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I've seen a handful of posts where community members wish to get some real-time feedback about what's going on with our properties. Well, some of us have had some real fun the last couple days with something extraordinarily simple that gives us just that!
[How-To] Measure Salt Level in Your Water Softener (BSR Goes Old School)
Many years ago, I created THIS How-To on using an ultrasonic sensorfor measuring the salt level in a water softener. Since then I decided to go 'old school' and wanted a basic analog/voltage detection method that I would incorporate into my existing analog to digital converter for this measurement (basically I was not happy with the serial interface of the MaxBotix unit).
After helping a member with configuring their VISTA-20P alarm panel for use with X10 (and UPB via the PulseWorx X-10 to UPB Bridge), I decided to post this quick tutorial, as the manual can be rather overwhelming, and I had trouble locating a complete set of instructions. The tutorial also applies to the VISTA-15P series.
If you have any comments/questions/suggestions, please post them below.
NOTE: This tutorial/project is extremely simple to do. Since I took the time to explain and detail all the steps, the tutorial looks much longer than it really is. If you are technical minded, you will be able to do all of this in just a few minutes, and if you need help, just post in the comments.
Whenever you ask about the must-have apps for Android, Tasker is a name which appears frequently on this list (and I do highly recommend it myself). Tasker allows you to automate every aspect of your Android device, such as your phone or tablet, making it easy to turn on/off features of your device based on conditions and variables.
This tutorial will describe one method of incorporating a Dexcom Diabetes Monitor to your home automation system with the main purpose of providing whole house alerts whenever the monitor detects a diabetic ‘alarm’ condition.
There is an abundance of Garage Door posts and some write up's about monitoring garage doors here on CocoonTech.com so I decided to document what I did for others to use, modify, copy, etc...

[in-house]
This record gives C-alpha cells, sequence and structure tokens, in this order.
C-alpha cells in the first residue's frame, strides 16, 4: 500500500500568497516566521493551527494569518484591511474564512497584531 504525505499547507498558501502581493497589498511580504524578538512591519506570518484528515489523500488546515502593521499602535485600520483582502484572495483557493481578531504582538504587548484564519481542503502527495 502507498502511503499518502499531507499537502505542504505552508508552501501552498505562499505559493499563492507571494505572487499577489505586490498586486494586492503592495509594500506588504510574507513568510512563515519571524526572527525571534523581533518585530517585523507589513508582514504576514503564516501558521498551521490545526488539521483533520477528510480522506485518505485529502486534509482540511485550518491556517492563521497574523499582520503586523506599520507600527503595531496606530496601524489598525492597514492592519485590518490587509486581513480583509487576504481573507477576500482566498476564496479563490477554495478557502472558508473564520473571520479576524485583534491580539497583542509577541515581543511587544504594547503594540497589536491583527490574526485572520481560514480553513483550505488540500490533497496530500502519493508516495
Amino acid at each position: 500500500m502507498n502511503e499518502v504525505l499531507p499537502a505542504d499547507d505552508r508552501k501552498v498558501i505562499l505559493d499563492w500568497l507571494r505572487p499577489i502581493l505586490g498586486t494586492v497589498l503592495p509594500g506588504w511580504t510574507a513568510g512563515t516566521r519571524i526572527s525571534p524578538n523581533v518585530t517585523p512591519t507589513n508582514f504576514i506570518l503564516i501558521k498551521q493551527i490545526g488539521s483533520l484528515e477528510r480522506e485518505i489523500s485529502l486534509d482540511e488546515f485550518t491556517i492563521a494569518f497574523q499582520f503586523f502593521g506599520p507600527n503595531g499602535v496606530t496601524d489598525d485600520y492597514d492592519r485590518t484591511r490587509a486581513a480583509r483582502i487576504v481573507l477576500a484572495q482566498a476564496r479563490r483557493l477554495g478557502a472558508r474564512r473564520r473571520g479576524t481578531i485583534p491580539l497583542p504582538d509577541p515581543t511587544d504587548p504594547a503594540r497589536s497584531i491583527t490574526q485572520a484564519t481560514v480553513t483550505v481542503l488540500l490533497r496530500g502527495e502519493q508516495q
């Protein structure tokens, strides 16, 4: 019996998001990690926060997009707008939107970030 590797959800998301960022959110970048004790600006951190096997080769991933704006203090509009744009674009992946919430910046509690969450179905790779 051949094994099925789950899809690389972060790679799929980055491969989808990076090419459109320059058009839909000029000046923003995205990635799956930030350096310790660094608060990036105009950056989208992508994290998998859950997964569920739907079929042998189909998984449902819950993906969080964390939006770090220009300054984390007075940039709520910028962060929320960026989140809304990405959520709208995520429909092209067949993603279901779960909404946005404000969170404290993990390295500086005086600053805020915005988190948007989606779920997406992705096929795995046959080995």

Disclaimer: This write up is for educational purposes only.
It seems nowadays, most modern vehicles have HomeLink or Car2U - those three little buttons designed to integrate with your garage door openers and gates. Also, the majority of houses in america have only one, maybe 2 garage doors - so there's almost always a spare button or two.
Have you ever wondered how you could very easily integrate those extra buttons into your Home Automation or Security system?
This will show you how I automated my gas fireplace using UPB. This involves automating the fireplace blower as well as the fireplace flame itself. My fireplace has a typical Millivolt triggering mechanism in which you turn on the fireplace by connecting two low-voltage wires together (flipping a switch).
During the course of automating your home, one will usually come across a dilemma on how to monitor a status of an appliance. Examples can include wanting to know when a washer/dryer is finished, dishwasher cycle completed, etc...
Previous methods of getting status included monitoring the current of the appliance via a current donut, hacking the appliance so a relay or other device was installed in order to get some type of contact closure, and installing magnetic proximity sensors on the appliances dials (all of these methods are actually described in previous CocoonTech How-To's).
But, what happens when you don't want to modify your spiffy new appliance due to voiding warranty (or the WAF prohibits such actions)?
You could easily monitor a status light that most modern appliances have now as shown in Dan's previous How-To. This method will let you monitor a light's on/off status with your home automation hardware that can detect an open collector contact closure (Modicon SECU-16, Elk Input, HAI Input, etc...). But what happens when you don't have any wires running to that appliance from your home automation detection hardware?
This How-To will let you monitor the status of an appliance's light remotely using a standard DS10a security sensor from X-10. Many members here already have the capability of monitoring these devices via a W800, RFXCOM, or MR26a receivers. DS10a's are so popular we even have a thread dedicated to their non-typical uses in home automation projects
- Using a knife, cut open the edge of the battery casing as shown.
- Once a slight cut has been made take a small screwdriver and pop off the cover.
- This will expose the original battery pack as shown.
- Pop out the battery pack from the casing.
- This is the new battery pack you are going to use.
- First cut the wires from the old battery pack noting where the red and black wires were attached to. Also cut off the tiny white connector from the new battery pack and bare the wires as shown.
- Solder the wires to the casing making sure the red and black wires are in the correct position.
- The new battery will fit where the old one was in the outer cover (minus the top you took off and leave off). Just slide the cover back onto the mouse and charge the battery.